The hearings into Kinder Morgan’s Trans Mountain pipeline from Edmonton to Burnaby are due to begin in January 2015 under new National Energy Board rules that have eliminated oral cross-examination of witnesses, and limited the duration of the hearings to 15 months. This is very different from the Northern Gateway Pipeline hearings, which included 90 days of cross-examination and allowed more than 1,000 people to make submissions to the Board. If approved, the Trans Mountain project would triple the barrels of bitumen a day shipped out of Burnaby from 300,000 to 890,000 and increase tanker traffic on the Pacific coast to more than 400 supertankers a year.

Site C Hydroelectric Project

On May 8, the proposed Site C dam on the Peace cleared another hurdle on its way to a final decision by the federal Cabinet, with a conditional approval of the project by the Joint Review Panel, .  Excerpts from the summary of the JRP’s report follow:

Any large industrial project carries with it some costs that are not captured in a narrowly economic analysis. The question is whether the benefits from the project outweigh those costs…. The Panel’s mandate required it to weigh both sides, and to present a balance sheet, accounting for its associated recommendations, to allow elected provincial and federal governments to determine if the benefits justify the costs. The decision on whether the Project proceeds is made by elected officials, not by the Panel.

The benefits are clear. Despite high initial costs, and some uncertainty about when the power would be needed, the Project would provide a large and long-termincrement of firm energy and capacity at a price that would benefit future generations…. There are other costs, however… Replacing a portion of the Peace River with an 83-kilometre reservoir would cause significant adverse effects on fish and fish habitat, and a number of birds and bats, smaller vertebrate and invertebrate species, rare plants, and sensitive ecosystems….. The Project … would end agriculture on the Peace Valley bottom lands…. Because of the significant adverse effects identified on some renewable resource valued components in the long-term, there would be diminished biodiversity and reduced capacity of renewable resources, should the Project proceed….The Peace River region has been and is currently undergoing enormous stress from resource development. In this context, the Panel has determined that the Project, combined with past, present and reasonably foreseeable future projects would result in significant cumulative effects on fish, vegetation and ecological communities, wildlife, current use of lands and resources for traditional purposes, and heritage. In some cases, these effects are already significant, even without the Project.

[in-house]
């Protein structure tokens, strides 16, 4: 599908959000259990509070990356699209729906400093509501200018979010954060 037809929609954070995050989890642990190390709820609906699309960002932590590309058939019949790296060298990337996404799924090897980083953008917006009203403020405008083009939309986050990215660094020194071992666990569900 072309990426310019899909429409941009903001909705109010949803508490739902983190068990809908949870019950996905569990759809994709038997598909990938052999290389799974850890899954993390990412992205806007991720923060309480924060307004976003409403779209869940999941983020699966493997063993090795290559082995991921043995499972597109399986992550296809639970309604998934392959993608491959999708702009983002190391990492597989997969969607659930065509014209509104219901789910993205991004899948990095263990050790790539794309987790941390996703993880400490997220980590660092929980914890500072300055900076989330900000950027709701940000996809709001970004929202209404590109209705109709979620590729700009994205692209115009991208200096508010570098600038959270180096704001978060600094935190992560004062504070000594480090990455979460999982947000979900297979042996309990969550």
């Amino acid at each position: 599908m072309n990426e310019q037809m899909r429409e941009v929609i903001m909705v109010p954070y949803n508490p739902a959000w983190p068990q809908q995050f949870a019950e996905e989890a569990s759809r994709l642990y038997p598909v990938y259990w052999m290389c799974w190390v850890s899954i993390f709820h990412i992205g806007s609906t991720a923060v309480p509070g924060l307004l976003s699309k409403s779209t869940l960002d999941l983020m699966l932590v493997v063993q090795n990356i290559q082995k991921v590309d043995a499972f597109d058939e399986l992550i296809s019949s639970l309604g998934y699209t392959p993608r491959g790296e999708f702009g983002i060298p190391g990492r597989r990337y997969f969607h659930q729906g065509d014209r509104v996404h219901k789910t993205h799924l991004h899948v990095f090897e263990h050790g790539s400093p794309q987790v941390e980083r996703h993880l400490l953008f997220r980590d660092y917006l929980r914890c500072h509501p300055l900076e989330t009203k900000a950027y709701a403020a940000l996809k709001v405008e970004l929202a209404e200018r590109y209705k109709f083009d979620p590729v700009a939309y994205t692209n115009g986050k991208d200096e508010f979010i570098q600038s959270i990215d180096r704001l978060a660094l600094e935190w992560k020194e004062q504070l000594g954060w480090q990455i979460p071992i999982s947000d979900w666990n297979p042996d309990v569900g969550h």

A complete list of the Panel’s conclusions and recommendations to be taken into account under Section 5 of the Canadian Environmental Assessment Act, 2012 is in Appendix 1 of the Joint Review Panel Report.

Northern Gateway Pipeline Video Contest Launched!

A group of artists at The University of British Columbia Okanagan is launching a contest for people to have their say about the Northern Gateway Pipeline. Anyone in BC, across the country or anywhere in the world is invited to enter the People on the Pipeline Contest with a video (maximum three minutes in length) expressing their view of the proposed mega-project in northern BC. The winner of the best video will win $1000 and there are categories for teens and kids too.

“We have been watching the communication strategy around the proposed Northern Gateway pipeline with interest,” says Nancy Holmes, Associate Professor in Creative Writing.

“Enbridge’s ads are everywhere and the amount of money being spent to present one side of the debate is scary. So we decided to give others a chance to express their points of view. A contest is a great way to get people to do this.”

Along with the launch of the contest, UBC Okanagan’s Eco Art Incubator is unveiling a gallery on the People on the Pipeline  that provides a collection of links to a variety of artworks that have been created in response to the pipeline. The gallery on the website is an intrinsic part of the project. “We are displaying all the artworks that we can find that have addressed the Northern Gateway pipeline- gathering these grassroots” expressions in one place,” says Denise Kenney who is one of the leads on the project. The research into the gallery was done by MFA graduate student, Emily Nilsen.

Professor Kenney also directed and starred in We Can’t Hear You! a short two-minute video, that announces the contest and that appears on the People on the Pipeline website. The video was created in collaboration with Holmes, Creative Studies staff member and videographer, Joanne Gervais, and other FCCS faculty members.

Entries to the contest do not necessarily have to have an anti-pipeline perspective. However, the researchers are inviting multiple perspectives to create an opportunity to respond outside contentious polls and political divisions.

Along with a $1000 first prize there will be a $500 people’s choice award- so people can vote for their favourite video. There is also a $250 award for best teen entry, and a $250 award for best kid’s entry. The deadline is July 15 2014.

See http://www.peopleonthepipeline.com/contest-rules/ for information on this contest

 





Copyright © 2012 BC Nature
|
Website Design by pro.NET Communications Inc.